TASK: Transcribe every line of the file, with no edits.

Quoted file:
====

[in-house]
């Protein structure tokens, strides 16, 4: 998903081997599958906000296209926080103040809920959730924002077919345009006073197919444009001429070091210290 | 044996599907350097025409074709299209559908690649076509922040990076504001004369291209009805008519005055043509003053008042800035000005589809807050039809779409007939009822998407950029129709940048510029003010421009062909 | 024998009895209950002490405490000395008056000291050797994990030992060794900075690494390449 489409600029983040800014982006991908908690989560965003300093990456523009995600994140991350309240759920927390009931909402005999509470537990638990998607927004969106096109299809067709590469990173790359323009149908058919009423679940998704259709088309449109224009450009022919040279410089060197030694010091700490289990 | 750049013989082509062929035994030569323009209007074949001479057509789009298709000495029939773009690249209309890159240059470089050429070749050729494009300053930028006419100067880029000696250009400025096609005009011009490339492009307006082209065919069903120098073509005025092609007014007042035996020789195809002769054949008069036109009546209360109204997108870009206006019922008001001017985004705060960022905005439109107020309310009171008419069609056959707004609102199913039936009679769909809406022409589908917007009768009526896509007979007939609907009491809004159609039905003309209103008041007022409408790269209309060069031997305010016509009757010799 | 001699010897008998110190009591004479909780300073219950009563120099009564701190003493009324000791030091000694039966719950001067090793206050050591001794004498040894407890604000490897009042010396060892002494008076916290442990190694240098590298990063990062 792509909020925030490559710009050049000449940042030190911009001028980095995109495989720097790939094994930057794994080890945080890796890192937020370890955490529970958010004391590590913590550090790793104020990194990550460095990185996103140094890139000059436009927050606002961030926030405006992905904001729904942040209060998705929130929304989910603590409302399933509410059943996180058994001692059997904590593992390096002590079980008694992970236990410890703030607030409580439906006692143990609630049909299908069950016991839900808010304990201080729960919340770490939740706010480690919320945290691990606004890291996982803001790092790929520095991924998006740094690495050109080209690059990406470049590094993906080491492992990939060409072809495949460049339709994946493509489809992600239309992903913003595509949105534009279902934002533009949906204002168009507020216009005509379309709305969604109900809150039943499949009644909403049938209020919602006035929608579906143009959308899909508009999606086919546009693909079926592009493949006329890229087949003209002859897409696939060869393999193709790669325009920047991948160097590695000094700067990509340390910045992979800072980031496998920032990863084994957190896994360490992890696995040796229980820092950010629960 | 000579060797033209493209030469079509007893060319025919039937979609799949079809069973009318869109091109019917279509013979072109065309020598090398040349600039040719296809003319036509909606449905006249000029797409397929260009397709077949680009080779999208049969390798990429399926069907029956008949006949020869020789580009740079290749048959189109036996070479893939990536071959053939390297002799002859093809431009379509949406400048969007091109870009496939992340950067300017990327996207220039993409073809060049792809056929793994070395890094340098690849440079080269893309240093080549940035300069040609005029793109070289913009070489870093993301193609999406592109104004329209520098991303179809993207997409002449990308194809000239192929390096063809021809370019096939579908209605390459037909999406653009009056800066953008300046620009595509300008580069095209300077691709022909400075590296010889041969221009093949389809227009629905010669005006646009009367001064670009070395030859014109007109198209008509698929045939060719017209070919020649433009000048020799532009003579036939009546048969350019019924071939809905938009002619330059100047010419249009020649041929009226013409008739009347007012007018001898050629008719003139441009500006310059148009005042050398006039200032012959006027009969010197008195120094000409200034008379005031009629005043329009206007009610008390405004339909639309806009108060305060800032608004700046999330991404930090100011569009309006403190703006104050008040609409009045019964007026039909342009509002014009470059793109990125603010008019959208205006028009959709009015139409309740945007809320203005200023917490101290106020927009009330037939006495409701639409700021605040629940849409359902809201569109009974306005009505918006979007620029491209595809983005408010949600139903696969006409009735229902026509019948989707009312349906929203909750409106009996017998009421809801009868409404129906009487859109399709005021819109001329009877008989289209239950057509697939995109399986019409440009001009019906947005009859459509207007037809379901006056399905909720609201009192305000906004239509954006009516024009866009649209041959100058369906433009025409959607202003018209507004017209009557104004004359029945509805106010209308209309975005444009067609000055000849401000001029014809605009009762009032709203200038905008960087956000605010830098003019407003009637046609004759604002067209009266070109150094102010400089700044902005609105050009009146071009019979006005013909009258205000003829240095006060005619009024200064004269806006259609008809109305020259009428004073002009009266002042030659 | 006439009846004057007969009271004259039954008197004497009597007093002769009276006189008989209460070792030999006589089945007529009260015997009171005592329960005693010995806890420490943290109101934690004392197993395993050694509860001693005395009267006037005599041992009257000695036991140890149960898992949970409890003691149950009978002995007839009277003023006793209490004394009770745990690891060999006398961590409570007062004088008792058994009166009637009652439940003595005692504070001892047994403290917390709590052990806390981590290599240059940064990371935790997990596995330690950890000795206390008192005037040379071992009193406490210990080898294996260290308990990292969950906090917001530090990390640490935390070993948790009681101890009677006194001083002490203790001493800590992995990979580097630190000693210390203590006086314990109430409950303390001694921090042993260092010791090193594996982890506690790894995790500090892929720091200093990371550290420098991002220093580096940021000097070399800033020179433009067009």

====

[in-house]
């Protein structure tokens, strides 16, 4: 998903081997599958906000296209926080103040809920959730924002077919345009006073197919444009001429070091210290 | 044996599907350097025409074709299209559908690649076509922040990076504001004369291209009805008519005055043509003053008042800035000005589809807050039809779409007939009822998407950029129709940048510029003010421009062909 | 024998009895209950002490405490000395008056000291050797994990030992060794900075690494390449 489409600029983040800014982006991908908690989560965003300093990456523009995600994140991350309240759920927390009931909402005999509470537990638990998607927004969106096109299809067709590469990173790359323009149908058919009423679940998704259709088309449109224009450009022919040279410089060197030694010091700490289990 | 750049013989082509062929035994030569323009209007074949001479057509789009298709000495029939773009690249209309890159240059470089050429070749050729494009300053930028006419100067880029000696250009400025096609005009011009490339492009307006082209065919069903120098073509005025092609007014007042035996020789195809002769054949008069036109009546209360109204997108870009206006019922008001001017985004705060960022905005439109107020309310009171008419069609056959707004609102199913039936009679769909809406022409589908917007009768009526896509007979007939609907009491809004159609039905003309209103008041007022409408790269209309060069031997305010016509009757010799 | 001699010897008998110190009591004479909780300073219950009563120099009564701190003493009324000791030091000694039966719950001067090793206050050591001794004498040894407890604000490897009042010396060892002494008076916290442990190694240098590298990063990062 792509909020925030490559710009050049000449940042030190911009001028980095995109495989720097790939094994930057794994080890945080890796890192937020370890955490529970958010004391590590913590550090790793104020990194990550460095990185996103140094890139000059436009927050606002961030926030405006992905904001729904942040209060998705929130929304989910603590409302399933509410059943996180058994001692059997904590593992390096002590079980008694992970236990410890703030607030409580439906006692143990609630049909299908069950016991839900808010304990201080729960919340770490939740706010480690919320945290691990606004890291996982803001790092790929520095991924998006740094690495050109080209690059990406470049590094993906080491492992990939060409072809495949460049339709994946493509489809992600239309992903913003595509949105534009279902934002533009949906204002168009507020216009005509379309709305969604109900809150039943499949009644909403049938209020919602006035929608579906143009959308899909508009999606086919546009693909079926592009493949006329890229087949003209002859897409696939060869393999193709790669325009920047991948160097590695000094700067990509340390910045992979800072980031496998920032990863084994957190896994360490992890696995040796229980820092950010629960 | 000579060797033209493209030469079509007893060319025919039937979609799949079809069973009318869109091109019917279509013979072109065309020598090398040349600039040719296809003319036509909606449905006249000029797409397929260009397709077949680009080779999208049969390798990429399926069907029956008949006949020869020789580009740079290749048959189109036996070479893939990536071959053939390297002799002859093809431009379509949406400048969007091109870009496939992340950067300017990327996207220039993409073809060049792809056929793994070395890094340098690849440079080269893309240093080549940035300069040609005029793109070289913009070489870093993301193609999406592109104004329209520098991303179809993207997409002449990308194809000239192929390096063809021809370019096939579908209605390459037909999406653009009056800066953008300046620009595509300008580069095209300077691709022909400075590296010889041969221009093949389809227009629905010669005006646009009367001064670009070395030859014109007109198209008509698929045939060719017209070919020649433009000048020799532009003579036939009546048969350019019924071939809905938009002619330059100047010419249009020649041929009226013409008739009347007012007018001898050629008719003139441009500006310059148009005042050398006039200032012959006027009969010197008195120094000409200034008379005031009629005043329009206007009610008390405004339909639309806009108060305060800032608004700046999330991404930090100011569009309006403190703006104050008040609409009045019964007026039909342009509002014009470059793109990125603010008019959208205006028009959709009015139409309740945007809320203005200023917490101290106020927009009330037939006495409701639409700021605040629940849409359902809201569109009974306005009505918006979007620029491209595809983005408010949600139903696969006409009735229902026509019948989707009312349906929203909750409106009996017998009421809801009868409404129906009487859109399709005021819109001329009877008989289209239950057509697939995109399986019409440009001009019906947005009859459509207007037809379901006056399905909720609201009192305000906004239509954006009516024009866009649209041959100058369906433009025409959607202003018209507004017209009557104004004359029945509805106010209308209309975005444009067609000055000849401000001029014809605009009762009032709203200038905008960087956000605010830098003019407003009637046609004759604002067209009266070109150094102010400089700044902005609105050009009146071009019979006005013909009258205000003829240095006060005619009024200064004269806006259609008809109305020259009428004073002009009266002042030659 | 006439009846004057007969009271004259039954008197004497009597007093002769009276006189008989209460070792030999006589089945007529009260015997009171005592329960005693010995806890420490943290109101934690004392197993395993050694509860001693005395009267006037005599041992009257000695036991140890149960898992949970409890003691149950009978002995007839009277003023006793209490004394009770745990690891060999006398961590409570007062004088008792058994009166009637009652439940003595005692504070001892047994403290917390709590052990806390981590290599240059940064990371935790997990596995330690950890000795206390008192005037040379071992009193406490210990080898294996260290308990990292969950906090917001530090990390640490935390070993948790009681101890009677006194001083002490203790001493800590992995990979580097630190000693210390203590006086314990109430409950303390001694921090042993260092010791090193594996982890506690790894995790500090892929720091200093990371550290420098991002220093580096940021000097070399800033020179433009067009």